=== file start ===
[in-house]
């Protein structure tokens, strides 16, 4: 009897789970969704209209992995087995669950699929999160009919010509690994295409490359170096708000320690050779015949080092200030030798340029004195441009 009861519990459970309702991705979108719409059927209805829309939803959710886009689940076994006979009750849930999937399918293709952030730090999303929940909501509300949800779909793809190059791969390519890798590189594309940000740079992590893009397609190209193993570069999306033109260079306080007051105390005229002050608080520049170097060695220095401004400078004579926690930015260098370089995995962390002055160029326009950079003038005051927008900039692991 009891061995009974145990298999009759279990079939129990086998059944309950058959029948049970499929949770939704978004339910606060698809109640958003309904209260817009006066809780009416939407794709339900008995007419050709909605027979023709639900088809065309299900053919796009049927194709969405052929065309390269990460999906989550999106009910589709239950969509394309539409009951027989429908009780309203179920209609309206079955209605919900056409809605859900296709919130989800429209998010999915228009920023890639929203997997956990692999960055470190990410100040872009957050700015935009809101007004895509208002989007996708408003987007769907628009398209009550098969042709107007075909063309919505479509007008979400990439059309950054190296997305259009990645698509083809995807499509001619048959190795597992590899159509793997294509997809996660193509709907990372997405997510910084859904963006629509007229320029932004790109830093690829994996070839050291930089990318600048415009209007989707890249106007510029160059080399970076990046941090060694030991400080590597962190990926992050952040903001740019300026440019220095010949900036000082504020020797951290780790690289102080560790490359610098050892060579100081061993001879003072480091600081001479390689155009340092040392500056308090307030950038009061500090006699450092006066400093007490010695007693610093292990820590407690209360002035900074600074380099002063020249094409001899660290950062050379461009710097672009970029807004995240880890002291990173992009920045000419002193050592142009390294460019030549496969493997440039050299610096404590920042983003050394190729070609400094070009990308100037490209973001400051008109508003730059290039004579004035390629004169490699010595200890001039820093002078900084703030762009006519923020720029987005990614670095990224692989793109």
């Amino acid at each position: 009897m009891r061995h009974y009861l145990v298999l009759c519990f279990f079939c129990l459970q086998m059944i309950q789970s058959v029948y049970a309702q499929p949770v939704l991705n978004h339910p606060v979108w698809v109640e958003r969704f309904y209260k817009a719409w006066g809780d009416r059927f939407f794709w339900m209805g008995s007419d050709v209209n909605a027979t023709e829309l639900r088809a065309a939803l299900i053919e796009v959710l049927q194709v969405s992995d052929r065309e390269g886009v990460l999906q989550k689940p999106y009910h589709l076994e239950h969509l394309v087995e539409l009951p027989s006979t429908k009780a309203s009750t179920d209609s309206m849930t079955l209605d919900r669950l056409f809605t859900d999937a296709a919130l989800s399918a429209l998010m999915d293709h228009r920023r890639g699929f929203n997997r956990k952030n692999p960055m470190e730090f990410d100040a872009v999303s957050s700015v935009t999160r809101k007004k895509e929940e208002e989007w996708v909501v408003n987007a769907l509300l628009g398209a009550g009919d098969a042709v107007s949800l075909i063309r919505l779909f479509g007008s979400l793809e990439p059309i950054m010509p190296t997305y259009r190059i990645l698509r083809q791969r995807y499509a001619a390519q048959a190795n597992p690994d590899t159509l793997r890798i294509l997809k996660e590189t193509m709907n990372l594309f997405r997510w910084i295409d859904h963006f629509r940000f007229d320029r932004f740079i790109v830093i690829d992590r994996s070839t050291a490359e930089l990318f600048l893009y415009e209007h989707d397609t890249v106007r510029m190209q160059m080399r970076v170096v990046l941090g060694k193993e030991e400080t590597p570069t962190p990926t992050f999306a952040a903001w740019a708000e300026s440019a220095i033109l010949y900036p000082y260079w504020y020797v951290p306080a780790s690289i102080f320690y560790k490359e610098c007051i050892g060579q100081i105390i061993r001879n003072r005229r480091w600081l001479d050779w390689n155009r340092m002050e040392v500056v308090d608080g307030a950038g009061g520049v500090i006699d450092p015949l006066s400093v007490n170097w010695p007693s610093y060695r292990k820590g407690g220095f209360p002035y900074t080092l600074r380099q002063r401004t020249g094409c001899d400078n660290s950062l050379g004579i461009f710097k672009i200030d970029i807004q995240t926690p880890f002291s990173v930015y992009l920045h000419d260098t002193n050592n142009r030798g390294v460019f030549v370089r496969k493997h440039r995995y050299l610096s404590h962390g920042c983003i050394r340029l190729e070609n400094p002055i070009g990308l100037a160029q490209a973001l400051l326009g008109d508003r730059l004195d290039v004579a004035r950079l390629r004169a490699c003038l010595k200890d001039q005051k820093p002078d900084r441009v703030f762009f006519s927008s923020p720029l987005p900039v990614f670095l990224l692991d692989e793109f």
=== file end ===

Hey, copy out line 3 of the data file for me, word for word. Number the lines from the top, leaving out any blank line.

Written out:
């Amino acid at each position: 009897m009891r061995h009974y009861l145990v298999l009759c519990f279990f079939c129990l459970q086998m059944i309950q789970s058959v029948y049970a309702q499929p949770v939704l991705n978004h339910p606060v979108w698809v109640e958003r969704f309904y209260k817009a719409w006066g809780d009416r059927f939407f794709w339900m209805g008995s007419d050709v209209n909605a027979t023709e829309l639900r088809a065309a939803l299900i053919e796009v959710l049927q194709v969405s992995d052929r065309e390269g886009v990460l999906q989550k689940p999106y009910h589709l076994e239950h969509l394309v087995e539409l009951p027989s006979t429908k009780a309203s009750t179920d209609s309206m849930t079955l209605d919900r669950l056409f809605t859900d999937a296709a919130l989800s399918a429209l998010m999915d293709h228009r920023r890639g699929f929203n997997r956990k952030n692999p960055m470190e730090f990410d100040a872009v999303s957050s700015v935009t999160r809101k007004k895509e929940e208002e989007w996708v909501v408003n987007a769907l509300l628009g398209a009550g009919d098969a042709v107007s949800l075909i063309r919505l779909f479509g007008s979400l793809e990439p059309i950054m010509p190296t997305y259009r190059i990645l698509r083809q791969r995807y499509a001619a390519q048959a190795n597992p690994d590899t159509l793997r890798i294509l997809k996660e590189t193509m709907n990372l594309f997405r997510w910084i295409d859904h963006f629509r940000f007229d320029r932004f740079i790109v830093i690829d992590r994996s070839t050291a490359e930089l990318f600048l893009y415009e209007h989707d397609t890249v106007r510029m190209q160059m080399r970076v170096v990046l941090g060694k193993e030991e400080t590597p570069t962190p990926t992050f999306a952040a903001w740019a708000e300026s440019a220095i033109l010949y900036p000082y260079w504020y020797v951290p306080a780790s690289i102080f320690y560790k490359e610098c007051i050892g060579q100081i105390i061993r001879n003072r005229r480091w600081l001479d050779w390689n155009r340092m002050e040392v500056v308090d608080g307030a950038g009061g520049v500090i006699d450092p015949l006066s400093v007490n170097w010695p007693s610093y060695r292990k820590g407690g220095f209360p002035y900074t080092l600074r380099q002063r401004t020249g094409c001899d400078n660290s950062l050379g004579i461009f710097k672009i200030d970029i807004q995240t926690p880890f002291s990173v930015y992009l920045h000419d260098t002193n050592n142009r030798g390294v460019f030549v370089r496969k493997h440039r995995y050299l610096s404590h962390g920042c983003i050394r340029l190729e070609n400094p002055i070009g990308l100037a160029q490209a973001l400051l326009g008109d508003r730059l004195d290039v004579a004035r950079l390629r004169a490699c003038l010595k200890d001039q005051k820093p002078d900084r441009v703030f762009f006519s927008s923020p720029l987005p900039v990614f670095l990224l692991d692989e793109f």